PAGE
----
August brought with it many new service enhancements, launches of features in new AWS Regions, as well as some services in preview entering general availability. In this blog, we’ve curated a list of items from the August announcements that should be on the radar of any enterprise seeking to drive efficiency and effectiveness in the cloud. Let’s look at keeping Amazon DynamoDB under accounts limits with new account metrics, AWS Lake Formation, using AWS Certificate Manager (ACM) with site-to-site VPNs, using machine learning as a service for forecasting time-series data, and a new Amazon Redshift Quick Start!
Amazon DynamoDB Account Metrics
Sometimes, it’s the little things that help enterprises stay on track! Amazon DynamoDB has become the go-to NoSQL database solution for serverless and traditional workloads alike. To date, monitoring the limits for Amazon DynamoDB could prove to be tricky. August brought the announcement that Amazon DynamoDB now publishes account metrics to Amazon CloudWatch. To have a look, navigate to the Amazon CloudWatch console and select Metrics → DynamoDB → Account Metrics. You can also access these newly published metrics via the API. This will allow you to configure alerts for Amazon DynamoDB for conditions that will potentially cause your tables to be unavailable due to account level limits being reached.
Check out DynamoDB Metrics and Dimensions in the Amazon DynamoDB Developer Guide to learn more.
AWS Lake Formation
AWS Lake Formation was announced in general availability in August. AWS Lake Formation is a very effective data lake accelerator from AWS, allowing enterprises to “dip their toe in the water” with data lakes. Historically, setting up and configuring a data lake was not a trivial task. It required complex definitions for diverse data sources, data loading and ingestion pipelines, securing and partitioning data once in the data lake, cataloging, data cleaning and the list goes on. For enterprises needing more complex solutions, there may still need to be some customization, but AWS Lake Formation greatly reduces the lift to get a foundation in place.
All it takes is defining where the data lives now and what accesses you want to be available for the data. AWS Lake Formation will then ingest the data from databases and object storage, clean and classify the data using machine learning algorithms, and secure access. These data catalogs can then be published to users who can use the data with services like Amazon EMR for Apache Spark, Amazon Redshift Spectrum, and Amazon Athena.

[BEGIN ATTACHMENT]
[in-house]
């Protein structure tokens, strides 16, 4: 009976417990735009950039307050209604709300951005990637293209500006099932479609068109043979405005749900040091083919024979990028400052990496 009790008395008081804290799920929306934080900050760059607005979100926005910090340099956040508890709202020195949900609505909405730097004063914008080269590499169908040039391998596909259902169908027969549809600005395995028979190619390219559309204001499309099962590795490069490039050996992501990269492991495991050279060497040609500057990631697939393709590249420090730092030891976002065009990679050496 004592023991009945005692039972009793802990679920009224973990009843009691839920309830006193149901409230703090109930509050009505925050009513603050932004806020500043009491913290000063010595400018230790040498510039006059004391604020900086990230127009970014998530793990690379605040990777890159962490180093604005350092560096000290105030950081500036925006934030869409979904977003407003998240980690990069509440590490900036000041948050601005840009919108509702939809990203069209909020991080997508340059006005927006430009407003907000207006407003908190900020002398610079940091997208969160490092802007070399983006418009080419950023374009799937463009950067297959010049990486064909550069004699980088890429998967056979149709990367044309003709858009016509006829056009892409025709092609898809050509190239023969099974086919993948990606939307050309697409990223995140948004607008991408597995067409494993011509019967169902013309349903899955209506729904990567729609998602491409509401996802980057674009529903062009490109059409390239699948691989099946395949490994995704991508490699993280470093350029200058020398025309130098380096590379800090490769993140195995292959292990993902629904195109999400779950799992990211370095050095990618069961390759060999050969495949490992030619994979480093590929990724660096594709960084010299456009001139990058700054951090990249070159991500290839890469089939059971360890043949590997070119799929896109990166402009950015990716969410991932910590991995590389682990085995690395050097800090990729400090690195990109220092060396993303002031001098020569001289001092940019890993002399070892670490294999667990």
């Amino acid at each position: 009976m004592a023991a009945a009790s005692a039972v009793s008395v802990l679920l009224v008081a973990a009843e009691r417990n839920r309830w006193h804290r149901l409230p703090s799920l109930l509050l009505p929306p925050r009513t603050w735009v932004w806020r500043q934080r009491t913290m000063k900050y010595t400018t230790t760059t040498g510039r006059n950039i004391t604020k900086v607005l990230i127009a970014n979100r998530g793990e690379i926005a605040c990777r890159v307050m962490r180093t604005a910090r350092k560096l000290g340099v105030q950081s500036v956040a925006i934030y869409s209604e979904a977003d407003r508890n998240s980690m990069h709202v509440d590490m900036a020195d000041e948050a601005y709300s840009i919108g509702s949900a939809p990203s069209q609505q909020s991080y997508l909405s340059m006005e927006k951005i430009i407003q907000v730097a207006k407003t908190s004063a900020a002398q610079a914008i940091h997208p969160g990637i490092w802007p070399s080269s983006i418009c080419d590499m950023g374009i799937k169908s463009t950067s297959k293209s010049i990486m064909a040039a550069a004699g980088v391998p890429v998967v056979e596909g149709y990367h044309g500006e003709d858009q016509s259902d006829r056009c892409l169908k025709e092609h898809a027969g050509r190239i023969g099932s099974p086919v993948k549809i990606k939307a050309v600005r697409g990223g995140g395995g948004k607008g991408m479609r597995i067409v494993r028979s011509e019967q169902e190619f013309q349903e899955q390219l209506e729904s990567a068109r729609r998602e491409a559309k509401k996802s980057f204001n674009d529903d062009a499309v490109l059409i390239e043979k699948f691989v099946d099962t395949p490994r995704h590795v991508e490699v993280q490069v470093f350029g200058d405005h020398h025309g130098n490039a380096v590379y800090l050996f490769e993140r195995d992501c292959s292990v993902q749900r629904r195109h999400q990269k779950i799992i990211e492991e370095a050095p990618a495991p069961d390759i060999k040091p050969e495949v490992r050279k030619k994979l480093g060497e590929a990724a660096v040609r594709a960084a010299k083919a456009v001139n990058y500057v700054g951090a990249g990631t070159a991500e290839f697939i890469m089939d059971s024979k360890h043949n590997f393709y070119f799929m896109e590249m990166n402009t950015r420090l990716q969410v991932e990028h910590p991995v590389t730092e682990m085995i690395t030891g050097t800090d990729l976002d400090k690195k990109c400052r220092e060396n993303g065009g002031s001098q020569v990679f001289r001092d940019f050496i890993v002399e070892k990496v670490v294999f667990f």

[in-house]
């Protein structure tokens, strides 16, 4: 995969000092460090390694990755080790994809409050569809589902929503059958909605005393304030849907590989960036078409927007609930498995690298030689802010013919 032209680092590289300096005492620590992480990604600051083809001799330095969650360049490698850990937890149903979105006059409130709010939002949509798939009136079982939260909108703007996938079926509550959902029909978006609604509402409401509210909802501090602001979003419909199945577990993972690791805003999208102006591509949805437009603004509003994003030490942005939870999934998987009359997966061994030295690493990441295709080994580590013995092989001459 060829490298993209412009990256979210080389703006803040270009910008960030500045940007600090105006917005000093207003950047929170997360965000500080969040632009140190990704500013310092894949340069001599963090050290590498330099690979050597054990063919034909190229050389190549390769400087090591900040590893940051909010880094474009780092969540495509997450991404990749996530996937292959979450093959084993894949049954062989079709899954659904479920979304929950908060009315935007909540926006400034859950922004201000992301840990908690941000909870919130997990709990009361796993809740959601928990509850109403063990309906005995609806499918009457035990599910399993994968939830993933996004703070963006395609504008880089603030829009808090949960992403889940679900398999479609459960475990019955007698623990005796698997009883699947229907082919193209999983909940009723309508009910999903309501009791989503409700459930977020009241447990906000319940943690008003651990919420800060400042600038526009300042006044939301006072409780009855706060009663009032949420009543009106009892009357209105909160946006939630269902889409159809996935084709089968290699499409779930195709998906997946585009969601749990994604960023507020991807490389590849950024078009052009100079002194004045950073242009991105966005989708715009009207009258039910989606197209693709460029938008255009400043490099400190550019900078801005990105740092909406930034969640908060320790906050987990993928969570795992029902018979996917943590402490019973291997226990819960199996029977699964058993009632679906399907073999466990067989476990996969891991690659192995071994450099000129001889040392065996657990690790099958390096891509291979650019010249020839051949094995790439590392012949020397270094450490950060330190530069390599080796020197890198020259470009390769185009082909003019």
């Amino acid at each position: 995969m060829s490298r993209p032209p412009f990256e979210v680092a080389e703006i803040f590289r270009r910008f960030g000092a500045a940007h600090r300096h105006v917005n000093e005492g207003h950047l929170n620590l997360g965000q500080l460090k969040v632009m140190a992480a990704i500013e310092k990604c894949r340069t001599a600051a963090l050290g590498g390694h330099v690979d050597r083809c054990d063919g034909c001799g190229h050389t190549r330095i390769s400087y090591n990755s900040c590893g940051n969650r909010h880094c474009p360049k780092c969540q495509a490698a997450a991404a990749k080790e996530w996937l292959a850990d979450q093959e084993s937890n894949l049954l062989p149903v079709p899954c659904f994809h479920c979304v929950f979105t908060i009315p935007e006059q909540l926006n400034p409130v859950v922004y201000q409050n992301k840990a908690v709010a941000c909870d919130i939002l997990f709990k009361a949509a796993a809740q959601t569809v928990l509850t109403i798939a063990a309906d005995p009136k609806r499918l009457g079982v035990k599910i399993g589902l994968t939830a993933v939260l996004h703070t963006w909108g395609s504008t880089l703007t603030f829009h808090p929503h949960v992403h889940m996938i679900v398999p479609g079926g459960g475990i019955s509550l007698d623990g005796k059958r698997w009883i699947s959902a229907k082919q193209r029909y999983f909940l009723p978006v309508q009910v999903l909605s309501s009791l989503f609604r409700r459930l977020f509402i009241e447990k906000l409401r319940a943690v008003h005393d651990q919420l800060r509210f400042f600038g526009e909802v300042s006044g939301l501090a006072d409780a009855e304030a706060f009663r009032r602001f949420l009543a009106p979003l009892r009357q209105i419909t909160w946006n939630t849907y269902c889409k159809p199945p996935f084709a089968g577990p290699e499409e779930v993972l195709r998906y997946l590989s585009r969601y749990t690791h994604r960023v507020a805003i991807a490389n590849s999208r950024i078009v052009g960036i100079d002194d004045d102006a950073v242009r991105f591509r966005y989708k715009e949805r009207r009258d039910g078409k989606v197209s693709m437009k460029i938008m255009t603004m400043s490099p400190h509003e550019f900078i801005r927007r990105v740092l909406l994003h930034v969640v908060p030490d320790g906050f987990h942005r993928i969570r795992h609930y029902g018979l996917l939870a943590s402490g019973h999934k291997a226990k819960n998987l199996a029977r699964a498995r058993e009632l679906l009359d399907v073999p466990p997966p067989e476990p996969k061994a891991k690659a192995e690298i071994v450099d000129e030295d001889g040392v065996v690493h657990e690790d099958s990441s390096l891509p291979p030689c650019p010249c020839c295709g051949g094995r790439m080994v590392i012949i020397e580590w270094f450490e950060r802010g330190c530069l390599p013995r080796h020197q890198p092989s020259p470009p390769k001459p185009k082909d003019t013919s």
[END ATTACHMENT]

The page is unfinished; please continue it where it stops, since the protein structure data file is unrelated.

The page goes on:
Dive deeper with AWS Lake Formation by visiting the AWS Lake Formation console.
AWS Site-to-Site VPN now Supports Certificate Authentication
AWS Site-to-Site Virtual Private Network (VPN) now supports digital certificates for Internet Key Exchange (IKE) authentication. This means that you can now use AWS Certificate Manager (ACM) instead of pre-shared keys for these types of connections! This will help to offload the management of these types of keys to the ACM service rather than placing their rotation or renewal on a calendar.
First you need to create a private Certificate Authority (CA) in the ACM service. You can then create a digital certificate from this CA for use on the non-AWS side. There is no need to specify an IP address for your customer gateway, which means updating that IP won’t cause future connectivity issues or reconfiguration worries. In this configuration, all new tunnels created with the gateway that employs the digital certificate will create additional certificates from the same private CA.
Check out the product page to learn more: AWS VPN.
Amazon Forecast is Generally Available
Forecasting time series data historically has required a team of data engineers and data scientists to get the job done. Not only does this require expensive expertise to accomplish, but it also can take time. August brought the announcement of the general availability of Amazon Forecast for forecasting time series data as a managed service with no machine learning experience required! Amazon Forecast is based on the same technology that serves Amazon.com and was announced in preview at re:Invent 2018. The feature set has been expanding ever since to combine time series data with additional variables to build forecasts.
All you need to get started is the historical data, and any data that you feel may influence the forecast. The machine learning happens under the hood, making predictions that are up to 50% more accurate than looking at time series data alone. No servers, no models to write, no algorithms to train. Best of all you only pay for what you use!
Check it out at the product page to learn more: Amazon Forecast.
Amazon Redshift Quick Start
Amazon Redshift is a fully managed data warehouse that makes queries lightning fast due to its internal ecosystem and columnar data storage architecture. It provides for a simple and cost-effective way to query your data using SQL or existing business intelligence tools. The August announcement of the Amazon Redshift Quick Start will make getting up and running with Amazon Redshift much simpler, deploying a modular, highly available environment for Amazon Redshift.
To get started:
- View the architecture and details
- View the deployment guide for instructions
- Download the AWS CloudFormation templates that automate the deployment
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